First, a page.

After knee surgery, the wound will be covered with a bulky dressing. Nursing staff will remove this and apply a small waterproof opsite dressing with a tubigrip on top. After 24 hours, you can have a shower. Simply remove the tubigrip and avoid getting too much water directly on to the opsite dressing. If the dressing needs to be changed prior to your follow-up visit, you will be given instructions about this before going home. In general, the less the wound is interfered with, the better. For further information please read the specific procedure. The wound for hip surgery will just have a waterproof dressing applied and it is fine to shower with this, again by avoid too much direct contact with water.
Avoid prolonged car journeys as these will exacerbate any swelling. Don't forget about regular ice and elevation of the affected limb as much as possible.
Going home You must be accompanied by a responsible adult who will stay overnight. Do not drink alcohol, take sedative type drugs, drive or operate machinery.
If needed, you will be provided with a prescription for some simple analgesia including paracetamol combined with codeine and an anti-inflammatory tablet such as diclofenac. Otherwise just over the counter paracetamol should suffice.
This is quite common following joint replacement surgery and is at least in part a side effect of opioid type pain killers. Please ensure that you drink plenty of fluids, eat plenty of fibre in the form of fresh fruit and vegetables and if need be, a gentle laxative such as lactulose can be taken.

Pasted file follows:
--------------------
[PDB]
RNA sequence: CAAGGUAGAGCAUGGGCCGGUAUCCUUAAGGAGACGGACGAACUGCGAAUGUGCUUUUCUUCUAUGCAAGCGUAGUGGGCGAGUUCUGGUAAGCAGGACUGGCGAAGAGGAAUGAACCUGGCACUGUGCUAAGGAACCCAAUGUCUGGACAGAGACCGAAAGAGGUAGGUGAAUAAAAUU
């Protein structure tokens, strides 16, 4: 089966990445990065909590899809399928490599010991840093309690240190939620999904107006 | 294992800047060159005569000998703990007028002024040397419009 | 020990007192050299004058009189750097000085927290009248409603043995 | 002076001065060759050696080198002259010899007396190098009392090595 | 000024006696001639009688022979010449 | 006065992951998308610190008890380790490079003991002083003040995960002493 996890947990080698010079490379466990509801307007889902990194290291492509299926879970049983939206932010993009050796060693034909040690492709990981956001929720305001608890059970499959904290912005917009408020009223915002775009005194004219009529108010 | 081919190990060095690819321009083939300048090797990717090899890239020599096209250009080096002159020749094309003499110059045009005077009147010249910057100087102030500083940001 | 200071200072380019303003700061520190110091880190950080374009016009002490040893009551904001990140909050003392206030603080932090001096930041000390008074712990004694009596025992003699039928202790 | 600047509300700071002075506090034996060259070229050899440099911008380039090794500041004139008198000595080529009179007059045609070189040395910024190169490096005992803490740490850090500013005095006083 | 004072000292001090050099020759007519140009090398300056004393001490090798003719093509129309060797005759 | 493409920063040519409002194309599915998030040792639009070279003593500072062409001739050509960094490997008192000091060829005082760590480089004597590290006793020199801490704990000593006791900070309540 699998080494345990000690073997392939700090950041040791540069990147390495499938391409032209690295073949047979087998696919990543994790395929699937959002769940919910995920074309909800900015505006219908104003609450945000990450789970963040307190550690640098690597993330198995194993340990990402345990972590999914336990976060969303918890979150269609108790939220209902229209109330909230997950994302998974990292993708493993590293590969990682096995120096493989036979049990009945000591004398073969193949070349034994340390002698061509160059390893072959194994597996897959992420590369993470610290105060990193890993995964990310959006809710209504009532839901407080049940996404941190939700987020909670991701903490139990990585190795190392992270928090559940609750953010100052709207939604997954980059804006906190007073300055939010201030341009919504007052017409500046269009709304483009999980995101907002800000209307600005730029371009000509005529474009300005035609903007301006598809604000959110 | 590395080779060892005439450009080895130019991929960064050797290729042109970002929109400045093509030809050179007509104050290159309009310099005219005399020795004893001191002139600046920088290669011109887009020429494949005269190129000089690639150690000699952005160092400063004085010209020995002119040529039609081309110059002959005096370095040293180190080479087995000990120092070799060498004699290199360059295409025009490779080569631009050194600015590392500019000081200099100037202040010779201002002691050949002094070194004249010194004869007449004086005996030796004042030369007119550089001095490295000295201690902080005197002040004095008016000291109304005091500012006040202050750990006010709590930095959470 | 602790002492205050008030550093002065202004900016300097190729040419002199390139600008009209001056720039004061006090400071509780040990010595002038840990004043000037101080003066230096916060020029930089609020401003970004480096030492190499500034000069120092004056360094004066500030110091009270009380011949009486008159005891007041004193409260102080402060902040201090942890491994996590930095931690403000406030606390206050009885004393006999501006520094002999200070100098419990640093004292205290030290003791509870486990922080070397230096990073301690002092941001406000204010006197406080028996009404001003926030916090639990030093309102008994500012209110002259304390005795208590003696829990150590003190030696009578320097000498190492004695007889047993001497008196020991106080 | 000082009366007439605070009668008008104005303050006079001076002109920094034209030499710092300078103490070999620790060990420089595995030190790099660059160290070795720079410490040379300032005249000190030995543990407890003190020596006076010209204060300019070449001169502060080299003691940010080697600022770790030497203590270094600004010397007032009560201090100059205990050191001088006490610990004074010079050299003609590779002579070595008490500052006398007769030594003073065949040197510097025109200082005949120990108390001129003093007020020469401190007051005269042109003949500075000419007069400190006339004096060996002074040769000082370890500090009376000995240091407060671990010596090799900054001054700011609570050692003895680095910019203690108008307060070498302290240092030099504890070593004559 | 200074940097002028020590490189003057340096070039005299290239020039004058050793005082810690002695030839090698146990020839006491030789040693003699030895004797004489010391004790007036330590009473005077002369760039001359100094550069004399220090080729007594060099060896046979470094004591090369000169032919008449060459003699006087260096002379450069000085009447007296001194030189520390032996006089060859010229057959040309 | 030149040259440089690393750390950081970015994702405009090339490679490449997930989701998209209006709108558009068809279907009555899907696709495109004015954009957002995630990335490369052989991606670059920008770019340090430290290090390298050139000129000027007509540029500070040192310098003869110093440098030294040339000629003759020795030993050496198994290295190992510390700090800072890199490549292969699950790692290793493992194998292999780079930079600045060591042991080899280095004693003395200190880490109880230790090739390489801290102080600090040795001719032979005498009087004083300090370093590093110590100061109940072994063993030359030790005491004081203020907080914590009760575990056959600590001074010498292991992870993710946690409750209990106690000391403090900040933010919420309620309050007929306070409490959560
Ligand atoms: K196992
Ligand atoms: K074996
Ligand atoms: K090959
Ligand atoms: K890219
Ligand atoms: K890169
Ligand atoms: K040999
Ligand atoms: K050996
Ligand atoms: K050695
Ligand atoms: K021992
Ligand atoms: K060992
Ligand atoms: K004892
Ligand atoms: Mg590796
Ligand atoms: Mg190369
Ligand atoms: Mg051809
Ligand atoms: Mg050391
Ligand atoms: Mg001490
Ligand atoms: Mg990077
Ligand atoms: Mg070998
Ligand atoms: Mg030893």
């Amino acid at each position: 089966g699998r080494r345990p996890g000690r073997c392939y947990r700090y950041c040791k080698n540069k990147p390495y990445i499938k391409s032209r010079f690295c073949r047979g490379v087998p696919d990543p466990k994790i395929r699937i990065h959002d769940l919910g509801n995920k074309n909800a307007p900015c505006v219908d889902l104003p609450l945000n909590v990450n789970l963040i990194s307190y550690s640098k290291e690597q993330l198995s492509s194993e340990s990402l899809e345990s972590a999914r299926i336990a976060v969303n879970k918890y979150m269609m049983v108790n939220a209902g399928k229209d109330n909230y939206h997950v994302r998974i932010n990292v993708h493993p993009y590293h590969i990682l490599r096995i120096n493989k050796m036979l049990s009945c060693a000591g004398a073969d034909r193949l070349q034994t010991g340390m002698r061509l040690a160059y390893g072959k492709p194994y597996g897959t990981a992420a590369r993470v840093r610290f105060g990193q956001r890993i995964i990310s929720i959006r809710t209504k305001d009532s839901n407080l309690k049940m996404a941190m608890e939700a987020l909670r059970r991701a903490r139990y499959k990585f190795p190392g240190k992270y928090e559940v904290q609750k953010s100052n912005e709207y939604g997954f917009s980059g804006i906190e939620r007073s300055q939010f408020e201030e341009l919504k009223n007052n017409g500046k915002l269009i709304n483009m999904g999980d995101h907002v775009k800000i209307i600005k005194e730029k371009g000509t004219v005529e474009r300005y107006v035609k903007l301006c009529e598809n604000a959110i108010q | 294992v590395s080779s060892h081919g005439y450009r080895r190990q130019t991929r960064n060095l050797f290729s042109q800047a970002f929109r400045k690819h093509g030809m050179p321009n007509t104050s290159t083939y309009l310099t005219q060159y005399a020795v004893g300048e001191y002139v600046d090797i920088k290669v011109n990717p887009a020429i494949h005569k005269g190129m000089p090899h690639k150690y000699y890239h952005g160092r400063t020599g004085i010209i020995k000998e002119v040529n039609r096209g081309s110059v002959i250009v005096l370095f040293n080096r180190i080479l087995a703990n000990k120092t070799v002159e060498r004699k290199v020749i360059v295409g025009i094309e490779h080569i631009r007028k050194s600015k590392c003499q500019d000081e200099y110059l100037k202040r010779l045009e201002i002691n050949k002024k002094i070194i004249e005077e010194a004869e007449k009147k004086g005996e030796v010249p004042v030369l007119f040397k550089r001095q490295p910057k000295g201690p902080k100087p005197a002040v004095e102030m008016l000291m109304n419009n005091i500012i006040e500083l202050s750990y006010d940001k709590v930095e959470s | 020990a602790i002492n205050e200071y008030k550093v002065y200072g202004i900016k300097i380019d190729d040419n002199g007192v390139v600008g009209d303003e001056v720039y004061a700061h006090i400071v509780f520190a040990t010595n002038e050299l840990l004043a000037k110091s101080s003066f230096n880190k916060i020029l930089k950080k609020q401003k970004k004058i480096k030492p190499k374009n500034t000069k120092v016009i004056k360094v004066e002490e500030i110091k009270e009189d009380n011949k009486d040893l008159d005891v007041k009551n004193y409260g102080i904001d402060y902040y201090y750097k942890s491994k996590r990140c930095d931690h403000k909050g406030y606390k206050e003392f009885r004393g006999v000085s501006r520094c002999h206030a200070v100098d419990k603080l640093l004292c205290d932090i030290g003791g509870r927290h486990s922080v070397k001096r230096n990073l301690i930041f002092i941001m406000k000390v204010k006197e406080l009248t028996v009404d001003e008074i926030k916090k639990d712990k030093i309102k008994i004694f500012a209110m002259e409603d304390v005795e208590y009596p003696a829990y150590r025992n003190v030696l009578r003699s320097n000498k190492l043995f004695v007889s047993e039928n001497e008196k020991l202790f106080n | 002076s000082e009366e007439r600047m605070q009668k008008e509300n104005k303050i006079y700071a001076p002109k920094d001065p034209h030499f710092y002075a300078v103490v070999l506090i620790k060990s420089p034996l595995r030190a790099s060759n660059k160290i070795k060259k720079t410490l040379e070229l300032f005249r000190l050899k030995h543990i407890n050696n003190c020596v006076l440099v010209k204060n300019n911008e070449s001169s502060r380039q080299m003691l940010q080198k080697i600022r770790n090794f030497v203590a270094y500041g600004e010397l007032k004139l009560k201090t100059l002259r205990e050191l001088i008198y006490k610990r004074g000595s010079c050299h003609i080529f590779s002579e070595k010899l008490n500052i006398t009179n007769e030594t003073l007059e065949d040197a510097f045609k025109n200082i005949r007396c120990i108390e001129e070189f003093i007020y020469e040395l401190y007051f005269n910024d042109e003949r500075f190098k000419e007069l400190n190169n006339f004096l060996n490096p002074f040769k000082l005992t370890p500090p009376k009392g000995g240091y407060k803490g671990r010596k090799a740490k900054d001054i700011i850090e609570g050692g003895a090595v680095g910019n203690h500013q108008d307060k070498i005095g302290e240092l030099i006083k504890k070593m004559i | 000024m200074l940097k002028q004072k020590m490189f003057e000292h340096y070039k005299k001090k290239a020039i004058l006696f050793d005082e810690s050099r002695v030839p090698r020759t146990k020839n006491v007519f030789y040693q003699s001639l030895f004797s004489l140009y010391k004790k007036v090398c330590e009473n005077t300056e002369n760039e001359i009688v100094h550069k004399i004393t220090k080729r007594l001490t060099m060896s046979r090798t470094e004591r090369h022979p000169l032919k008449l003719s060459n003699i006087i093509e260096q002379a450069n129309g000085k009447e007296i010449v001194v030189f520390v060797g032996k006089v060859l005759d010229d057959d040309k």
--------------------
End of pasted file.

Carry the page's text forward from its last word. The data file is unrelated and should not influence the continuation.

Most patients will be followed up 2 weeks after their procedure to ensure that their wounds have healed and to have a talk about the operation itself. However this will depend on the nature of your surgery and your distance from the clinic. You should receive this appointment prior to discharge but if for some reason you do not, please feel free to contact Ann-Marie to schedule one.
It is normal to become easily fatigued after an operation, particularly a hip or knee replacement. Please ensure that you get enough quality sleep, don't expect too much of yourself early on and try to eat healthily to allow your body to recover. A multivitamin and mineral may well help but isn't essential if you eat well.
This is ultimately a decision between you and your employer. Please see individual procedures for guides to return for both sedentary and manual jobs. We will happily identify any impairments you may have and give you a list of restrictions that can help you make this decision. Also don't forget to think about how you normally get to and from work when deciding.
The general advice (e.g by the Royal College of Surgeons) is to avoid flying for 6-12 weeks due to the heightened risk of deep vein thrombosis (DVT) and pulmonary embolism after surgery. In reality, short haul flights such as those to the UK pose very little additional risk following surgery. Likewise European flights should be low-risk if necessary after 6 weeks. If you are planning a long haul flight and especially if you have a history of any clotting disorders, you may wish to discuss taking a medication to help reduce the clotting risk with your general practitioner or reschedule the trip. Simple preventative measures such as mobilising as much as possible during the flight, staying well hydrated, avoiding excessive alcohol and keeping performing simple calf exercises while sitting are even more important in flying passengers who have recently had surgery.
See individual procedures for further advice. As a guide, driving is not recommended for 6 weeks following a hip or knee replacement. If for example, you have an automatic car and your left leg was operated on, you may be able to drive a little sooner. Before driving, you should not be distracted by any pain from the surgery and should not be taking any medications that could have a sedative effect. You should be able to sit comfortably in the driving position and practice performing an emergency stop beforehand. It is also important to contact your insurance company as some insurers may impose their own restrictions.
The OCP can be restarted at your first period occurring at least 2 weeks after your surgery.